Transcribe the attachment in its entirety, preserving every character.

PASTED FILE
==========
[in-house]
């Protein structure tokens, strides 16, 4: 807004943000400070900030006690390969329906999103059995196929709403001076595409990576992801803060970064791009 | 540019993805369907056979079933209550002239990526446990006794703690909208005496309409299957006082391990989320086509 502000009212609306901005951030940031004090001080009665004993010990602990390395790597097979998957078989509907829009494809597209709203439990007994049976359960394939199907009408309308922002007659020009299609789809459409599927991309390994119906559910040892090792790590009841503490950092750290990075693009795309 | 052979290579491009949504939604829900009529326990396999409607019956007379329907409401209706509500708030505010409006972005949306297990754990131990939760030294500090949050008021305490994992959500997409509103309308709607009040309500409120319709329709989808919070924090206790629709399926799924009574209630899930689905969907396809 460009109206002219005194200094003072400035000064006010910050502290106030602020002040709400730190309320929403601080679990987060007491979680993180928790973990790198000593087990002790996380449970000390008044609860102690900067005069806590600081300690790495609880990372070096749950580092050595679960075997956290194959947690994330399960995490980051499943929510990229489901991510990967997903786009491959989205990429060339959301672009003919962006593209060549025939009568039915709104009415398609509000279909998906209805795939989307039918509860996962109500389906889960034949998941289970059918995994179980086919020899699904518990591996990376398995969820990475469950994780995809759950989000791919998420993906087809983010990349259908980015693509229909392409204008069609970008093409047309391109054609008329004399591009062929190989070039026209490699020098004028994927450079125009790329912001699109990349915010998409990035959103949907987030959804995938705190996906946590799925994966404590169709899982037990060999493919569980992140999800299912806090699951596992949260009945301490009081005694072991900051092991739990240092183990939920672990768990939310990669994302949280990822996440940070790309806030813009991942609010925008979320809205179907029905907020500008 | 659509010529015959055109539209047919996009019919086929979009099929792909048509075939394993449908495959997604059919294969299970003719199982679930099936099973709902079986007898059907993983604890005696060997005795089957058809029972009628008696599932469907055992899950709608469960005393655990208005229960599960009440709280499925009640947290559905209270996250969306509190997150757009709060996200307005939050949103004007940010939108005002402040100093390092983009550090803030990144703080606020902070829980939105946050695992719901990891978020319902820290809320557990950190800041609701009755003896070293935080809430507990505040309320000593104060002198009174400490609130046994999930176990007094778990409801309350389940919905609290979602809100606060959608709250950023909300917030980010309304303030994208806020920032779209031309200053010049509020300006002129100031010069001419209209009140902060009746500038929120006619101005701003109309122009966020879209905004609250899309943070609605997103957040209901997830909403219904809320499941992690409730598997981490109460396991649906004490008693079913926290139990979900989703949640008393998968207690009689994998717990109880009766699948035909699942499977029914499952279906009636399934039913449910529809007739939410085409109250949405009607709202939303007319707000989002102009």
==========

[in-house]
């Protein structure tokens, strides 16, 4: 807004943000400070900030006690390969329906999103059995196929709403001076595409990576992801803060970064791009 | 540019993805369907056979079933209550002239990526446990006794703690909208005496309409299957006082391990989320086509 502000009212609306901005951030940031004090001080009665004993010990602990390395790597097979998957078989509907829009494809597209709203439990007994049976359960394939199907009408309308922002007659020009299609789809459409599927991309390994119906559910040892090792790590009841503490950092750290990075693009795309 | 052979290579491009949504939604829900009529326990396999409607019956007379329907409401209706509500708030505010409006972005949306297990754990131990939760030294500090949050008021305490994992959500997409509103309308709607009040309500409120319709329709989808919070924090206790629709399926799924009574209630899930689905969907396809 460009109206002219005194200094003072400035000064006010910050502290106030602020002040709400730190309320929403601080679990987060007491979680993180928790973990790198000593087990002790996380449970000390008044609860102690900067005069806590600081300690790495609880990372070096749950580092050595679960075997956290194959947690994330399960995490980051499943929510990229489901991510990967997903786009491959989205990429060339959301672009003919962006593209060549025939009568039915709104009415398609509000279909998906209805795939989307039918509860996962109500389906889960034949998941289970059918995994179980086919020899699904518990591996990376398995969820990475469950994780995809759950989000791919998420993906087809983010990349259908980015693509229909392409204008069609970008093409047309391109054609008329004399591009062929190989070039026209490699020098004028994927450079125009790329912001699109990349915010998409990035959103949907987030959804995938705190996906946590799925994966404590169709899982037990060999493919569980992140999800299912806090699951596992949260009945301490009081005694072991900051092991739990240092183990939920672990768990939310990669994302949280990822996440940070790309806030813009991942609010925008979320809205179907029905907020500008 | 659509010529015959055109539209047919996009019919086929979009099929792909048509075939394993449908495959997604059919294969299970003719199982679930099936099973709902079986007898059907993983604890005696060997005795089957058809029972009628008696599932469907055992899950709608469960005393655990208005229960599960009440709280499925009640947290559905209270996250969306509190997150757009709060996200307005939050949103004007940010939108005002402040100093390092983009550090803030990144703080606020902070829980939105946050695992719901990891978020319902820290809320557990950190800041609701009755003896070293935080809430507990505040309320000593104060002198009174400490609130046994999930176990007094778990409801309350389940919905609290979602809100606060959608709250950023909300917030980010309304303030994208806020920032779209031309200053010049509020300006002129100031010069001419209209009140902060009746500038929120006619101005701003109309122009966020879209905004609250899309943070609605997103957040209901997830909403219904809320499941992690409730598997981490109460396991649906004490008693079913926290139990979900989703949640008393998968207690009689994998717990109880009766699948035909699942499977029914499952279906009636399934039913449910529809007739939410085409109250949405009607709202939303007319707000989002102009």